Big Agnes Echo Park 20F Sleeping Bag

Best ForA winter sleeping bag for campers who value comfort.

  • Shape: Mummy
  • Fill Type: Synthetic
  • Fill Power: N/A
  • Temp Rating: 20°F
  • Outer Shell: Ripstop Nylon
  • Inner Lining: Cotton/Poly blend
  • Weight: 4 lb 12 oz
  • Fits Up To: 78″

Is it a coincidence a brand named Big Agnes makes a great sleeping bag for big guys? Perhaps…but I like to think it’s no accident!

This monster is a sleeping bag and comforter all in one (depending on how you’d like to use it).

It can handle campers up to 78″ tall, and also has extra wide girth in the shoulders and hips for guys with a bit more “natural insulation” in their mid-sections.

Cold Weather Sleeping Bag For Kids

Big Agnes Little Red 20F Sleeping Bag

Best ForA cold weather sleeping bag for kids that protects from freezing temperatures.

  • Shape: Mummy
  • Fill Type: Synthetic
  • Fill Power: N/A
  • Temp Rating: 20°F
  • Outer Shell: 20D Polyester
  • Inner Lining: 50D Polyester
  • Weight: 1 lb 11 oz
  • Fits Up To: 48″

Having a sleeping bag that is the proper size for your body is a key to staying warm, thus, and your kid needs a properly sized bag just as much, or more than you do.

The Little Red 20F is a new release from Big Agnes and has the same level of quality, craftsmanship, and design as their full “adult-sized” sleeping bags.

Cold Weather Sleeping Bag FAQ

What Sleeping Bag Shape Is The Best For Cold Weather?

The best sleeping bag shape for cold weather is a mummy shaped bag. Their form fitting design traps in heat and provides more overall warmth than other shapes.

What Type Of Sleeping Bag Is Best For Cold Weather?

The best type of sleeping bag for cold weather and sub-zero temperatures is a down sleeping bag. They provide the most warmth with minimal weight.

Do Sub Zero Sleeping Bags Work?

Yes, sub zero sleeping bags from reputable manufacturer’s are built to withstand temperatures below 0 degrees fahrenheit, and some bags are rated to temps as low as -40.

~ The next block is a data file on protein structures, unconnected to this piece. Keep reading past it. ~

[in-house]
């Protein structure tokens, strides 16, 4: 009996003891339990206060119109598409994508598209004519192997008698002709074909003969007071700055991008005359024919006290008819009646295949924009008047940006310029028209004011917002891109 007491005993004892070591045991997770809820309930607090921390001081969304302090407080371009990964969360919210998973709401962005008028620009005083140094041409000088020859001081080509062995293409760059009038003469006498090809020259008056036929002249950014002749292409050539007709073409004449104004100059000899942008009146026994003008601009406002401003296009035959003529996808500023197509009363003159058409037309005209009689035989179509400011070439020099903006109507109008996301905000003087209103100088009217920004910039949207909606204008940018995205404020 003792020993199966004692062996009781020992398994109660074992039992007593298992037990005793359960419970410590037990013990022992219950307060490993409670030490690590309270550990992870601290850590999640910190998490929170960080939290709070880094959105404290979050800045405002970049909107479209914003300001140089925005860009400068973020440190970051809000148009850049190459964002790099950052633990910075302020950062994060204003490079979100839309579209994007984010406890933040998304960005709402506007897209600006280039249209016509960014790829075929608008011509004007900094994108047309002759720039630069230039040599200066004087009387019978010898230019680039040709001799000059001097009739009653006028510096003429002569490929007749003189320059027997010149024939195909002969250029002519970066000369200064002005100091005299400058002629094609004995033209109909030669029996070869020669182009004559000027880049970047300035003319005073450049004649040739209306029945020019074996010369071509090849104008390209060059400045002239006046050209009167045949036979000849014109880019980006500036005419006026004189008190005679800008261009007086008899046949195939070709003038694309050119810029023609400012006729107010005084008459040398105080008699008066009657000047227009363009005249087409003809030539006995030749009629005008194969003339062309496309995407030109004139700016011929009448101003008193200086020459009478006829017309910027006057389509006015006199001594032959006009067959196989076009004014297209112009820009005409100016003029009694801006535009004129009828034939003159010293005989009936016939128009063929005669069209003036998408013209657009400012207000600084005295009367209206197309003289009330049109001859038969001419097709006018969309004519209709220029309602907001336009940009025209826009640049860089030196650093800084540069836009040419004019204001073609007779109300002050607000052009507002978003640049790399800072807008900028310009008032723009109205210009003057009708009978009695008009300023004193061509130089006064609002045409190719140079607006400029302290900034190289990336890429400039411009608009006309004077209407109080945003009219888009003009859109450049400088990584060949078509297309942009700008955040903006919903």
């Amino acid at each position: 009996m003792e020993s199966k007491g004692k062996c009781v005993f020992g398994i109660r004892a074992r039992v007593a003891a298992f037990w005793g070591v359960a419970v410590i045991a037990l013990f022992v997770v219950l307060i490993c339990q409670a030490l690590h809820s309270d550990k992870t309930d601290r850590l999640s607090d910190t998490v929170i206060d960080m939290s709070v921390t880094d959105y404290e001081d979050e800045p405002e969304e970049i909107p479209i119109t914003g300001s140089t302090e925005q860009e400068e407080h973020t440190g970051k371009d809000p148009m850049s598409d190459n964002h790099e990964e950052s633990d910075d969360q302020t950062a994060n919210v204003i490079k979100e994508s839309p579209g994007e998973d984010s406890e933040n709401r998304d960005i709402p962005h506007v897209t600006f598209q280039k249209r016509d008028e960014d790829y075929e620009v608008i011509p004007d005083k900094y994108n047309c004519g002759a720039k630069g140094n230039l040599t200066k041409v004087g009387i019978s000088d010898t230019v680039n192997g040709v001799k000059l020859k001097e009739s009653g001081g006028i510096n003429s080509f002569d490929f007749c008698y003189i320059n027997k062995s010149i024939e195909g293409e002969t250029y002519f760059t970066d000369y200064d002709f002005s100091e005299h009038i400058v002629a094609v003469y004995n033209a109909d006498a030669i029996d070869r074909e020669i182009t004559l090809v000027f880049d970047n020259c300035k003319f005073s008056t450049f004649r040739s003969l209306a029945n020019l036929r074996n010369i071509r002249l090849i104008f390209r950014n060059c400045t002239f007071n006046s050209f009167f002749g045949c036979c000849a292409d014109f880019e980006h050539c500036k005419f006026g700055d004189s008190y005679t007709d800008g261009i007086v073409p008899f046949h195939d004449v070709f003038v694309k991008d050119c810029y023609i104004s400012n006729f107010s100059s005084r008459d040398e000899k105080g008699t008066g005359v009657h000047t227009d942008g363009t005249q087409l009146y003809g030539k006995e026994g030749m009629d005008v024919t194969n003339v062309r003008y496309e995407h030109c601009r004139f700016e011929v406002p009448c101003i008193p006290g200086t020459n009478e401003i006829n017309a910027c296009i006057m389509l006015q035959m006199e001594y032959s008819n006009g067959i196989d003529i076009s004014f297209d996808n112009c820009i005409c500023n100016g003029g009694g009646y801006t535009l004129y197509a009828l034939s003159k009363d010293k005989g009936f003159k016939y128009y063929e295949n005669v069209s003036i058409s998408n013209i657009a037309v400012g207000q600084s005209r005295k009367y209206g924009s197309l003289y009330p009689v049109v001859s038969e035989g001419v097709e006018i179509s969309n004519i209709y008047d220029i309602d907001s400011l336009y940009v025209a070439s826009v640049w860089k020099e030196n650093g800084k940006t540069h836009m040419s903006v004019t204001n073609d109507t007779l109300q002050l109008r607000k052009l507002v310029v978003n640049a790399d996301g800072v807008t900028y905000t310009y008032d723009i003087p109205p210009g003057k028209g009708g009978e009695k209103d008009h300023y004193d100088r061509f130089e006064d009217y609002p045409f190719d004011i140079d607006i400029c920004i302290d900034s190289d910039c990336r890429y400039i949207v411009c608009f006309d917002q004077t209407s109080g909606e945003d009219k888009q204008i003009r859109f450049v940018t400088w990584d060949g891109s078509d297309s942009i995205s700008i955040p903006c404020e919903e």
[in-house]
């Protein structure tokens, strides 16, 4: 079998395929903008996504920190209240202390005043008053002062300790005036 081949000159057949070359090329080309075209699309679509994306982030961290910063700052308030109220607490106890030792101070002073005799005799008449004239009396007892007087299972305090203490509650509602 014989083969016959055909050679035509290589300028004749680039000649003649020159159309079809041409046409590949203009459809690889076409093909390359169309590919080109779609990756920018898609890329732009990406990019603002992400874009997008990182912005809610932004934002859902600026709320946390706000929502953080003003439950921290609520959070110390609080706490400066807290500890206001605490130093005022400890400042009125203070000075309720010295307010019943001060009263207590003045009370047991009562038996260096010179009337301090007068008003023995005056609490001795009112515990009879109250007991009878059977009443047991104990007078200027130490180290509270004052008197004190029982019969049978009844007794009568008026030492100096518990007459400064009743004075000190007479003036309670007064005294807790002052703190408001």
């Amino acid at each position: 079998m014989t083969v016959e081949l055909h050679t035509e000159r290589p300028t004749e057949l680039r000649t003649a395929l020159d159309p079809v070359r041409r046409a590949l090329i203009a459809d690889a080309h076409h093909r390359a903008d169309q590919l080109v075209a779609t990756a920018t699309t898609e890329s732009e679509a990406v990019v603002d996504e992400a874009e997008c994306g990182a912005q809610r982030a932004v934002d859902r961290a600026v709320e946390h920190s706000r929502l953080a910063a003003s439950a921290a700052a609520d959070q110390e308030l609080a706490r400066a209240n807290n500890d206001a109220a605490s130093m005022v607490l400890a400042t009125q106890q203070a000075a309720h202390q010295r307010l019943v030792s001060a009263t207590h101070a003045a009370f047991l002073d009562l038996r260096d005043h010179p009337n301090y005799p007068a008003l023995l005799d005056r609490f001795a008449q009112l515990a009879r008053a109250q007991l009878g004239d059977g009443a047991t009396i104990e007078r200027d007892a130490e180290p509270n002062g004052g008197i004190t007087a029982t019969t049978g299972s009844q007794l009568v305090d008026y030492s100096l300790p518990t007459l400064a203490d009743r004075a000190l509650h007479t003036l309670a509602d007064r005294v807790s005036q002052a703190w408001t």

My Testing & Review Process

First, I spent 20+ nights camping in the cold weather and nasty conditions. Don’t worry, I loved (almost) every second of it! I’m a fanatic about testing and researching gear and I love to go camping in colder temperatures.

I started with the sleeping bags I already owned. Both my wife and I go camping and being the gear snob that I am, I own multiple sleeping bags already. 

Next, I reach out to my many friends who share my passion for the outdoors. If I haven’t used it, there is a darn good chance they have.

Finally, I examined 100’s of verified reviews from other first-hand users.

As always, my goal is to provide you with the most accurate and unbiased review possible.

Features I Considered

I compared each of the sleeping bags by looking at the following list of features:

Shape: The shape of a sleeping bag significantly impacts its ability to keep you warm.

Fill Type: All of the bags on my list are down or premier synthetics designed to mimic and improve upon the characteristics of down.

Fill Power: We’re always looking for the most power at the lowest weight

Low-End Comfort Temp: This is how cold it can get while you still comfortably sleep through the night. Keep in mind this is often a much warmer temp than the survival rating, which is how cold it can get while you shiver away all night but still survive. Don’t get me wrong…survival temp is VERY important. But, always remember that comfort temp is what matters for a good nights sleep.

Outer Shell: The shell protects the bag (and you) from the elements. So it’s design definitely matters.

Inner Shell: The inner shell is what is next to my body and needs to be both moisture-wicking and rugged.

Weight: If you are backpacking, weight is of critical importance. We want maximum warmth with minimal weight.

Fit: One of the best things about humans is that we are all different! As such, what may be a great size for one person may be awful for another. So I try to simply comment on the size and who it is best suited for rather than Iigh it into my scoring criteria.

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Bryan Hunter

Bryan is the founder of The Outdoor Authority and an avid outdoorsman who has backpacked through South America, hiked in the Galapagos, and spent countless nights camping all across the United States.